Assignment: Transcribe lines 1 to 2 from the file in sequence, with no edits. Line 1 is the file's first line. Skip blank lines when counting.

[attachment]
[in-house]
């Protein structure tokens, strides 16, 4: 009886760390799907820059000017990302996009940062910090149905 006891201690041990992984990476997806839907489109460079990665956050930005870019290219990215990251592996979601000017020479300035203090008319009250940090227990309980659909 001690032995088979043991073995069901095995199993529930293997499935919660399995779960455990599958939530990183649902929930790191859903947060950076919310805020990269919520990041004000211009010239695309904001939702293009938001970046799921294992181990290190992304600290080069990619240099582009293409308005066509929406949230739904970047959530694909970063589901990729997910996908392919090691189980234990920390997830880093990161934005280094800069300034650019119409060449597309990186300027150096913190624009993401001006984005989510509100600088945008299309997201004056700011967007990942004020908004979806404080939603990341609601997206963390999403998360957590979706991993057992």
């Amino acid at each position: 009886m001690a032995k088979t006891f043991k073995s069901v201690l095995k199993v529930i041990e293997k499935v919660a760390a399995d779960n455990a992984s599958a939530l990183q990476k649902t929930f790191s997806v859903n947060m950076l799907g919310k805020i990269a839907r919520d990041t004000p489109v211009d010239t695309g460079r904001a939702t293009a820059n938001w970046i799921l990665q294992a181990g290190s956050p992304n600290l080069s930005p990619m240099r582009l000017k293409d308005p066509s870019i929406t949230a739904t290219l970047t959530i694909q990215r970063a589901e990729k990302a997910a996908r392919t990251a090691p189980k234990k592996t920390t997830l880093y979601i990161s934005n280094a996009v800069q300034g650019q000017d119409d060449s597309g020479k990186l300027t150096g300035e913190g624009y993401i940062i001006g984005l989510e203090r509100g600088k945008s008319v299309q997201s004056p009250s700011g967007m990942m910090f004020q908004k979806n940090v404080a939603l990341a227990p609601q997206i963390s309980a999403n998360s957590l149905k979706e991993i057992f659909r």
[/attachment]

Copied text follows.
[in-house]
């Protein structure tokens, strides 16, 4: 009886760390799907820059000017990302996009940062910090149905 006891201690041990992984990476997806839907489109460079990665956050930005870019290219990215990251592996979601000017020479300035203090008319009250940090227990309980659909 001690032995088979043991073995069901095995199993529930293997499935919660399995779960455990599958939530990183649902929930790191859903947060950076919310805020990269919520990041004000211009010239695309904001939702293009938001970046799921294992181990290190992304600290080069990619240099582009293409308005066509929406949230739904970047959530694909970063589901990729997910996908392919090691189980234990920390997830880093990161934005280094800069300034650019119409060449597309990186300027150096913190624009993401001006984005989510509100600088945008299309997201004056700011967007990942004020908004979806404080939603990341609601997206963390999403998360957590979706991993057992």